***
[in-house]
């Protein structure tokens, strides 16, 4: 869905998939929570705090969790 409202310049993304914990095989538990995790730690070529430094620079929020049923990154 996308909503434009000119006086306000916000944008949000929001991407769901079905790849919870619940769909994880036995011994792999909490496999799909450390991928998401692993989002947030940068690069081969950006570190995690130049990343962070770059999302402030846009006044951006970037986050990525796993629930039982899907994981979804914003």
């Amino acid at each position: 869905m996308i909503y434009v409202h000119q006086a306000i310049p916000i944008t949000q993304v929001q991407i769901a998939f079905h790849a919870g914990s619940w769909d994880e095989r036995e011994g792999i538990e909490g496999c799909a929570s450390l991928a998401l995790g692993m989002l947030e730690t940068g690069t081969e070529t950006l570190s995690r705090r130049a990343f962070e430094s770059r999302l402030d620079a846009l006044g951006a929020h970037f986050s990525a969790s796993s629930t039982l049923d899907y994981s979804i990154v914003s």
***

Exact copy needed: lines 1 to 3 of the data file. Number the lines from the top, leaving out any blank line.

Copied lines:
[in-house]
């Protein structure tokens, strides 16, 4: 869905998939929570705090969790 409202310049993304914990095989538990995790730690070529430094620079929020049923990154 996308909503434009000119006086306000916000944008949000929001991407769901079905790849919870619940769909994880036995011994792999909490496999799909450390991928998401692993989002947030940068690069081969950006570190995690130049990343962070770059999302402030846009006044951006970037986050990525796993629930039982899907994981979804914003």
């Amino acid at each position: 869905m996308i909503y434009v409202h000119q006086a306000i310049p916000i944008t949000q993304v929001q991407i769901a998939f079905h790849a919870g914990s619940w769909d994880e095989r036995e011994g792999i538990e909490g496999c799909a929570s450390l991928a998401l995790g692993m989002l947030e730690t940068g690069t081969e070529t950006l570190s995690r705090r130049a990343f962070e430094s770059r999302l402030d620079a846009l006044g951006a929020h970037f986050s990525a969790s796993s629930t039982l049923d899907y994981s979804i990154v914003s």